Final ‘Dangers in Plain Sight’ coming Monday
Published 12:08 pm Wednesday, January 9, 2019
For the last of the three-part series, Dangers in Plain Sight, Clark County residents will learn about the dangers of bullying.
The learning session kicks off at 6:15 p.m. Jan. 14 at Bluegrass Community and Technical College, 2020 Rolling Hills Lane.
Clark County Agency for Substance Abuse Policy (ASAP) and BCTC have partnered together to present “Dangers in Plain Sight,” a three-part community education awareness series for K-12 parents and guardians in an effort to educate and bring awareness to issues of drugs, social media, and bullying and school violence that affect youth and community.
Ramsey Flynn also helped to coordinate the events.
Flynn brought the idea for the series to the ASAP board after attending a presentation on the “Drugs Hidden in Plain Sight “in Madison County as part of a Leadership Central Kentucky training session. The conversations at the On the Table forums throughout the community in the spring also inspired some of the topics for the series, Flynn said.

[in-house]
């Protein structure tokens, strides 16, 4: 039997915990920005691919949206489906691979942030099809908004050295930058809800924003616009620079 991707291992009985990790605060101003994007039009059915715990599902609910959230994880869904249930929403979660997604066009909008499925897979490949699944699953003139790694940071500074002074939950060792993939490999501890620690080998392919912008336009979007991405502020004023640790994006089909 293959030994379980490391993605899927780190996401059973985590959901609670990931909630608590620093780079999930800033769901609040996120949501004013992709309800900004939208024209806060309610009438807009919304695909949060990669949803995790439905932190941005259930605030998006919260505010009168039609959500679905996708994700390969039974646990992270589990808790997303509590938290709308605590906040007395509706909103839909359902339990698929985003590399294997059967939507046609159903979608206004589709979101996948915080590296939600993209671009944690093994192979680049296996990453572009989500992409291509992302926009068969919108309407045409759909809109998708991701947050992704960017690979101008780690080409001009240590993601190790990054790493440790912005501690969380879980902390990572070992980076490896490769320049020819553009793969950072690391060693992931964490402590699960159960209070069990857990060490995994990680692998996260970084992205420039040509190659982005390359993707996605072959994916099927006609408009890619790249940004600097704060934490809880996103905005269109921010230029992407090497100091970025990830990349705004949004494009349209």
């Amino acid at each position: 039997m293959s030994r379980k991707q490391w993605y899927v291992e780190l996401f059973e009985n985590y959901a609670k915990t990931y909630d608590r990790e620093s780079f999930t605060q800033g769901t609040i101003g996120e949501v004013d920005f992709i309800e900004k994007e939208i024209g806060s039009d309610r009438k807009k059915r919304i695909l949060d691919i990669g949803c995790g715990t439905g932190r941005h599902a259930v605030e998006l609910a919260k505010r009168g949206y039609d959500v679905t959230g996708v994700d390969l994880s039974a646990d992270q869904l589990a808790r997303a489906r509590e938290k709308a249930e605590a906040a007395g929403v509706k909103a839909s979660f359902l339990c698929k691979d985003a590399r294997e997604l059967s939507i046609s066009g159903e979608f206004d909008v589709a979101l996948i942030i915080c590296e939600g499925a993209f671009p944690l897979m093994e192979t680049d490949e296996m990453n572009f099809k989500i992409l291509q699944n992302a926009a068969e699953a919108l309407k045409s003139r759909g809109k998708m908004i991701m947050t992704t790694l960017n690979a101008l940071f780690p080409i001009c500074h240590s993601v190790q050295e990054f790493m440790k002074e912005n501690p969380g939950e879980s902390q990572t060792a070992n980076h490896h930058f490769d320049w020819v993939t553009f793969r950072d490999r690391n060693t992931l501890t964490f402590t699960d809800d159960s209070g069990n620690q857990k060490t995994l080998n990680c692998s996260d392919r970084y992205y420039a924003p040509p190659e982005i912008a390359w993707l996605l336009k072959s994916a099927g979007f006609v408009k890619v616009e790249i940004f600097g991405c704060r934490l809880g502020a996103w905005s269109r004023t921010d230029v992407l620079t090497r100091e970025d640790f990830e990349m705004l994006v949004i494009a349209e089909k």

“It’s about our community, the children in our community and the future of our community,” Flynn said.
Melissa Stocker, the ASAP board coordinator, previously told The Sun the series received two grants from the Greater Clark Foundation and the Clark County Community Foundation as well as numerous donations and sponsors to help make the series possible.
The session begins with a free dinner at 5:15 p.m. with the learning session starting at 6:15 p.m. Various groups will also set up tables to share information. A representative with the Clark County Health Department is presenting the session on bullying, and Dr. Latonia Sweet, a behavioral health specialist, and Marvin King, pastor of First Baptist Church, will also speak.
For people who missed the previous sessions, the presentations are available on Channel 5 or DVD.
Flynn said he is pleased with the turnout of the previous events and planning is already underway for the next series.
“Everybody in the community has to take part in the issues in the community,” Flynn said. “It takes everybody … it doesn’t happen at home; it doesn’t happen with one person. The community has to come together.”